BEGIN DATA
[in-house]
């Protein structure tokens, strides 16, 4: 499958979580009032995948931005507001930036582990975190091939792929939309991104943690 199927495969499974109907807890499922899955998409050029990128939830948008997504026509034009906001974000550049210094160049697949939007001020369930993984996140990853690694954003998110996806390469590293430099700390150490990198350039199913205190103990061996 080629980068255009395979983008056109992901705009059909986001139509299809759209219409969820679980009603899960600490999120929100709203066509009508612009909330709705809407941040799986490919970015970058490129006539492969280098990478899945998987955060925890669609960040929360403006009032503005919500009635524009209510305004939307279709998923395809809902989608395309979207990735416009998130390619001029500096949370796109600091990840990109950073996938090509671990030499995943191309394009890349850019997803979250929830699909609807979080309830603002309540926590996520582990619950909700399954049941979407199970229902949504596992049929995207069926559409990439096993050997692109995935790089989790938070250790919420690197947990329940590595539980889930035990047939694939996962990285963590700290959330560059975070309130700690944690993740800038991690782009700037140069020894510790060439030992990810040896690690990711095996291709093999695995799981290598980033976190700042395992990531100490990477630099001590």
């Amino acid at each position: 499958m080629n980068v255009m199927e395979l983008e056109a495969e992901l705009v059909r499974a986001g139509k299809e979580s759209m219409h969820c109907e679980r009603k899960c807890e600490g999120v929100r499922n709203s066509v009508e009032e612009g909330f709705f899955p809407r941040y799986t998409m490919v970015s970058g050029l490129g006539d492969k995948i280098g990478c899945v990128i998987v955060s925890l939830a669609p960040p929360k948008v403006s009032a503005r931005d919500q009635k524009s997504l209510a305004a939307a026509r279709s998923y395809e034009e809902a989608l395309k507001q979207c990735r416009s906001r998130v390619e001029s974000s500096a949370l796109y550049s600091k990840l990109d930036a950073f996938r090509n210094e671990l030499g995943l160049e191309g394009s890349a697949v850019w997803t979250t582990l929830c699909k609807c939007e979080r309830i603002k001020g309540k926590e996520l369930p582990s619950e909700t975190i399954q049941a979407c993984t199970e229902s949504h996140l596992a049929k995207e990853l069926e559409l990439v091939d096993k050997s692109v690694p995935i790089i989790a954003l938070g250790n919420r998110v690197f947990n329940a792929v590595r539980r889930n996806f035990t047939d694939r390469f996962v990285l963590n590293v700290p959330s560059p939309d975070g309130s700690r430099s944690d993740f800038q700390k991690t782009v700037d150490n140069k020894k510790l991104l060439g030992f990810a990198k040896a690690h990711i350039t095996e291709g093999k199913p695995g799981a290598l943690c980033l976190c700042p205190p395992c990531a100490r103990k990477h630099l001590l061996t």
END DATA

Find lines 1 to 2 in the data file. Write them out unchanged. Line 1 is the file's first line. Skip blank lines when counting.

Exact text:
[in-house]
């Protein structure tokens, strides 16, 4: 499958979580009032995948931005507001930036582990975190091939792929939309991104943690 199927495969499974109907807890499922899955998409050029990128939830948008997504026509034009906001974000550049210094160049697949939007001020369930993984996140990853690694954003998110996806390469590293430099700390150490990198350039199913205190103990061996 080629980068255009395979983008056109992901705009059909986001139509299809759209219409969820679980009603899960600490999120929100709203066509009508612009909330709705809407941040799986490919970015970058490129006539492969280098990478899945998987955060925890669609960040929360403006009032503005919500009635524009209510305004939307279709998923395809809902989608395309979207990735416009998130390619001029500096949370796109600091990840990109950073996938090509671990030499995943191309394009890349850019997803979250929830699909609807979080309830603002309540926590996520582990619950909700399954049941979407199970229902949504596992049929995207069926559409990439096993050997692109995935790089989790938070250790919420690197947990329940590595539980889930035990047939694939996962990285963590700290959330560059975070309130700690944690993740800038991690782009700037140069020894510790060439030992990810040896690690990711095996291709093999695995799981290598980033976190700042395992990531100490990477630099001590």